WFU/Southern Cone: Chile & Argentina
Spring 2011: Luis Roniger, Political Science
Spring 2012: Clay Hipp, Schools of Business
Spring 2013: Gary Miller, Health and Exercise Science
Spring 2014: Irma Alarcon, Romance Languages
Spring 2015: Steven Giles, Communication
Wake Forest University's semester program in Chile is based in the capital city of Santiago. As the cultural and economic heart of the country, Santiago is both known its thriving business sector and its vast array of museums, galleries, and festivals. The city serves as a major Latin American travel hub, thus making it easy for students to visit other sites in Chile and Latin America.
The program starts with a three week pre-trip and cultural orientation in Buenos Aires. Students will spend three weeks in February participating in home stays and undertaking an intensive Latin American culture course. This will be an excellent introduction to Latin American and the program. Students will then travel to Santiago, Chile.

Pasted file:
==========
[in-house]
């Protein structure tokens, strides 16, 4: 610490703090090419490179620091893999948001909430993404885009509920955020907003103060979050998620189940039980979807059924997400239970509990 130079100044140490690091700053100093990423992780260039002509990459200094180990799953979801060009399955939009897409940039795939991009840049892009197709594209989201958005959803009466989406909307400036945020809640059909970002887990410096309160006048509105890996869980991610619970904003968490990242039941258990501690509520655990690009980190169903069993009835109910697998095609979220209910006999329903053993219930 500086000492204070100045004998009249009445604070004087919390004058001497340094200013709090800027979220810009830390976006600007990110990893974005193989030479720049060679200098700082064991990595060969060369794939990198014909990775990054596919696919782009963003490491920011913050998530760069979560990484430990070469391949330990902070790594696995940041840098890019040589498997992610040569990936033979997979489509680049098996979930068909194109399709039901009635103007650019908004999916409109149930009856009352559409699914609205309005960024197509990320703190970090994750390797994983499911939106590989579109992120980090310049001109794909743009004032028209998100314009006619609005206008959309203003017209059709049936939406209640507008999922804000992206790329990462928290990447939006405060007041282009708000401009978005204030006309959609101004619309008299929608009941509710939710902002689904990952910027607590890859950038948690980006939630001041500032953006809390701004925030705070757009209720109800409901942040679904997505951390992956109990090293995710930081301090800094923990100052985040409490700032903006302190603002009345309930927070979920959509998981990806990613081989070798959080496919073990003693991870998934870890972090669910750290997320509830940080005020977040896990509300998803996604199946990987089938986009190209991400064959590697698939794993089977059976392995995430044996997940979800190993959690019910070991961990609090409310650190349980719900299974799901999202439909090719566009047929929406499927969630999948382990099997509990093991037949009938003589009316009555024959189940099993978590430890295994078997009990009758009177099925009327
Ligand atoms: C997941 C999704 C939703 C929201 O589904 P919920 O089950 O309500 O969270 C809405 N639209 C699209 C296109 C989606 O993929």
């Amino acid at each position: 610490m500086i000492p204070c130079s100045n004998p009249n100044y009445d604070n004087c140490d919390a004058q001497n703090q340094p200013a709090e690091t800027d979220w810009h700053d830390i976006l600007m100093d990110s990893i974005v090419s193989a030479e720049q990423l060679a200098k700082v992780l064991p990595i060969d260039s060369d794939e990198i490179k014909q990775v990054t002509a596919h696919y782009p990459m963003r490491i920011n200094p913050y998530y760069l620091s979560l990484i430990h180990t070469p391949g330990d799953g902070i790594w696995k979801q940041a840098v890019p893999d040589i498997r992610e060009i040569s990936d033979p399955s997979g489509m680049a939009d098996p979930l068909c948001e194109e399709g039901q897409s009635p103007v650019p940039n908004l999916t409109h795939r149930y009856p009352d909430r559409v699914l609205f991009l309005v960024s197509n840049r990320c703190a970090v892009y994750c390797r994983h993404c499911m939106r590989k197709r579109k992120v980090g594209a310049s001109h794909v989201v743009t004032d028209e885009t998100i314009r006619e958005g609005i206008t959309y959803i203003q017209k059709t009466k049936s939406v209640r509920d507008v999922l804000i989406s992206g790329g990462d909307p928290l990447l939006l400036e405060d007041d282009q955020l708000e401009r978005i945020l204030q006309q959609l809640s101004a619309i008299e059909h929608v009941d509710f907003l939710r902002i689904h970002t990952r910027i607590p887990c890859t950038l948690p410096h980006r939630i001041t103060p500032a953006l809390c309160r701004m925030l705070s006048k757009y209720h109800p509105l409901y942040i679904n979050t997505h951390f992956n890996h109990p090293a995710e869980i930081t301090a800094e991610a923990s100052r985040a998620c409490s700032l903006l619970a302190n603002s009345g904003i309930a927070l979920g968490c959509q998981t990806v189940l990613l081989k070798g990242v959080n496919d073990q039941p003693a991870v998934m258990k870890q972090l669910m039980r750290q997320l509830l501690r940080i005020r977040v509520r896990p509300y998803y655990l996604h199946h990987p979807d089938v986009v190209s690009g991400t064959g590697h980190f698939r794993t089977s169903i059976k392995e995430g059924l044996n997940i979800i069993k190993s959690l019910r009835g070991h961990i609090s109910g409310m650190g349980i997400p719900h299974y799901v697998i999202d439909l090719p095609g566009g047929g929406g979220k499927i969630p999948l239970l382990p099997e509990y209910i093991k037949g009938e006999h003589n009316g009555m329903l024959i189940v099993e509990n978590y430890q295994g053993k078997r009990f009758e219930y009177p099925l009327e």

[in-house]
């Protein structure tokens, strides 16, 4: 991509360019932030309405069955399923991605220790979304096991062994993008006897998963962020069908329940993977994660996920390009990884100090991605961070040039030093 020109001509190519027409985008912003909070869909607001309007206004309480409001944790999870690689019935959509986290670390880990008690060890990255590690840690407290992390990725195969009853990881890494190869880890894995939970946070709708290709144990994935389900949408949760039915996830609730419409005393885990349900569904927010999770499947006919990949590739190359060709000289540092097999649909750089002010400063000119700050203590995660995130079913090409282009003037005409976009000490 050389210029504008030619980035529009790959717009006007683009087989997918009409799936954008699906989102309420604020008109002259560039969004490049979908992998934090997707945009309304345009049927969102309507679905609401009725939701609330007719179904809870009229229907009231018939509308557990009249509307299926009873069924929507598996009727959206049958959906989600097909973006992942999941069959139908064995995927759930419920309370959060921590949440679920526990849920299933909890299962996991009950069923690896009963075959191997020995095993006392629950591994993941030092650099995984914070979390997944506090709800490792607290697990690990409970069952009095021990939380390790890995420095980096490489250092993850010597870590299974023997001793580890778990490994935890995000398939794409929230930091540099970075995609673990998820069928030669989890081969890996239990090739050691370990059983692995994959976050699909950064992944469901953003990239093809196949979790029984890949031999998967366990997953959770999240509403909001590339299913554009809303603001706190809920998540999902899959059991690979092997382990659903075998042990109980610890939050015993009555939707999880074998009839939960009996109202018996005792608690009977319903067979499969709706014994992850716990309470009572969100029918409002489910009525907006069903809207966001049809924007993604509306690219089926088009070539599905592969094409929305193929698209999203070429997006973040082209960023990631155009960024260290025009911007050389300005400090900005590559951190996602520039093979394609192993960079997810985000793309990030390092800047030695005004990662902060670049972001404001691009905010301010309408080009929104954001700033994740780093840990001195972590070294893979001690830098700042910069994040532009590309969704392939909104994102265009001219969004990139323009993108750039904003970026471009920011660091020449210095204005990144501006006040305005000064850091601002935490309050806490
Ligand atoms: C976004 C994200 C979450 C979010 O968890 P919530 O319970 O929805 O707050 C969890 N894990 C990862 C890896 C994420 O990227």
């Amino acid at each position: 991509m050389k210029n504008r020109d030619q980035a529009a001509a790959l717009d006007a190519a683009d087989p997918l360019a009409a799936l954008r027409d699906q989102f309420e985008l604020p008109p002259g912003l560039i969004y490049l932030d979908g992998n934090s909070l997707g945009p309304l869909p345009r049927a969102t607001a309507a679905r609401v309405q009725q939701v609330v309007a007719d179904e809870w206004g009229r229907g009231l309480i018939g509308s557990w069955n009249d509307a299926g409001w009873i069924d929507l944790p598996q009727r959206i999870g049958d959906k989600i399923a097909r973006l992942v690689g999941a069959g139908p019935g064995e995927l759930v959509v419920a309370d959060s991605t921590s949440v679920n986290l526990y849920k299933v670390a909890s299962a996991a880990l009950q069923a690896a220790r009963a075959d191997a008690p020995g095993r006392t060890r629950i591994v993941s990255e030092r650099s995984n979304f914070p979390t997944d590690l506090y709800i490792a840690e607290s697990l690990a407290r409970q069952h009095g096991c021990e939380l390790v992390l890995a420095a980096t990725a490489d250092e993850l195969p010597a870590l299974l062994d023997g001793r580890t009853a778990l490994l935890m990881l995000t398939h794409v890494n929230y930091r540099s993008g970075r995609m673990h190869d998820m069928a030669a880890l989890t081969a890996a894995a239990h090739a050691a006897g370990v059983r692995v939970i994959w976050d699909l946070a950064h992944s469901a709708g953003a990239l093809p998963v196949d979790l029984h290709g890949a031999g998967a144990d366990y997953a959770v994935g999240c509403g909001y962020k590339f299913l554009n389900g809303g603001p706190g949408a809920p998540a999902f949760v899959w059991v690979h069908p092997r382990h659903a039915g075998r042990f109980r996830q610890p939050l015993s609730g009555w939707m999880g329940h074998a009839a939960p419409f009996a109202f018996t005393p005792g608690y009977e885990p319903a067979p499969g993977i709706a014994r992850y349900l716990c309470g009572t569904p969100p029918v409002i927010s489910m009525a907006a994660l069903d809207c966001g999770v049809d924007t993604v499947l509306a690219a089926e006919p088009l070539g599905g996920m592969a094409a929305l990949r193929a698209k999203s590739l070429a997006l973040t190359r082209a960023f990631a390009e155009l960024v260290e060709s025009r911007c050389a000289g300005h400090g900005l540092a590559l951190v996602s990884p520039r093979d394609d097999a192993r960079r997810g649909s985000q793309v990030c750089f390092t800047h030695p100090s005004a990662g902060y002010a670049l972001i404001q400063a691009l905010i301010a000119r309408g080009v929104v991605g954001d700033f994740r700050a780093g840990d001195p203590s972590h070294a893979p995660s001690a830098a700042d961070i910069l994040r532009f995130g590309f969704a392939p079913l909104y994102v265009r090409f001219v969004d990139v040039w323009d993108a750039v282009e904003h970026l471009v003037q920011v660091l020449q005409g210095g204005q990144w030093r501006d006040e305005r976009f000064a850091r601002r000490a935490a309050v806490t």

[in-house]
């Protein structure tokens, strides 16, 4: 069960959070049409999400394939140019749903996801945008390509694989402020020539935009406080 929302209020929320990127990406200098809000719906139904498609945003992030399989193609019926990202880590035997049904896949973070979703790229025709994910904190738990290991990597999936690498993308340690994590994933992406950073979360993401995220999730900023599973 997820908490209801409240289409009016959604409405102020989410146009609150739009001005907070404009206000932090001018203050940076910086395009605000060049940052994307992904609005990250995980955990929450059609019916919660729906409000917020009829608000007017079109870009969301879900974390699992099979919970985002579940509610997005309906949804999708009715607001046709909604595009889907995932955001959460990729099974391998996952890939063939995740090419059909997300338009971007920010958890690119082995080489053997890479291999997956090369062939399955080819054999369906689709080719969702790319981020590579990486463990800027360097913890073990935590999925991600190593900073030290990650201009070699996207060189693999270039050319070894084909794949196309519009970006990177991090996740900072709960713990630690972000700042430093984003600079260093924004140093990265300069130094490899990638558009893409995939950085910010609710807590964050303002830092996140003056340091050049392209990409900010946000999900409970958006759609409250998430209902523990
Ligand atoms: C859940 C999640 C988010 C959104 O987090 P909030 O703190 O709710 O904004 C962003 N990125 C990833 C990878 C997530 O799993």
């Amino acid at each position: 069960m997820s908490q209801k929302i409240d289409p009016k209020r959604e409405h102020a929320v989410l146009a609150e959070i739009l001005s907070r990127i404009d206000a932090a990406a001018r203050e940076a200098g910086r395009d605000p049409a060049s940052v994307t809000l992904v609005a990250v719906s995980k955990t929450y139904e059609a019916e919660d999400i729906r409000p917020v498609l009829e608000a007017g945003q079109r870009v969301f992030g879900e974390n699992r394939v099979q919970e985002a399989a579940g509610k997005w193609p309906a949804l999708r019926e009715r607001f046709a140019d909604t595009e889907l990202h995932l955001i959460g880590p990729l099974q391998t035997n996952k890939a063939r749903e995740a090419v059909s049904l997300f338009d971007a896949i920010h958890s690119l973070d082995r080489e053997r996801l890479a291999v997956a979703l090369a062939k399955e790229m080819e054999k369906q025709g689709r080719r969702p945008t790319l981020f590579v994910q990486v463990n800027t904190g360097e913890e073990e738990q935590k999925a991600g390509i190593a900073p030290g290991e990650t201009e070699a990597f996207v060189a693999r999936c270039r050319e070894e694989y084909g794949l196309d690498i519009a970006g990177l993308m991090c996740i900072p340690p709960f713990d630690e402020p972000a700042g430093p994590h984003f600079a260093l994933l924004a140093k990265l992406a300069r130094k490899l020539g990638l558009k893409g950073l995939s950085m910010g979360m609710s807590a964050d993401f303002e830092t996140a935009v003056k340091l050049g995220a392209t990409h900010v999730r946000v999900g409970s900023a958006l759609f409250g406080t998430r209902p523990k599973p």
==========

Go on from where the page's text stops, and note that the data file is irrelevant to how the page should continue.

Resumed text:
Spring semester; typically February-June.
In order to optimize learning of language and culture, students will live with Argentine and Chilean host families.
All students will receive 15 to 18 hours of credit for their semester abroad.
HMN 183 The Contemporary Argentina Experience (1.5h pass/fail)
This course is taught in English
HMN 186 The Contemporary Chilean Experience (1.5h pass/fail)
This course is taught in Spanish and English
Spring 2014 courses
ANT/LIN 150: Introduction to Linguistics
NOTE: Under either designation, this course satisfies the Cultural Diversity (CD) requirement, and counts for the Linguistics minor. Under the ANT 150 designation it also counts as a Division IV requirement.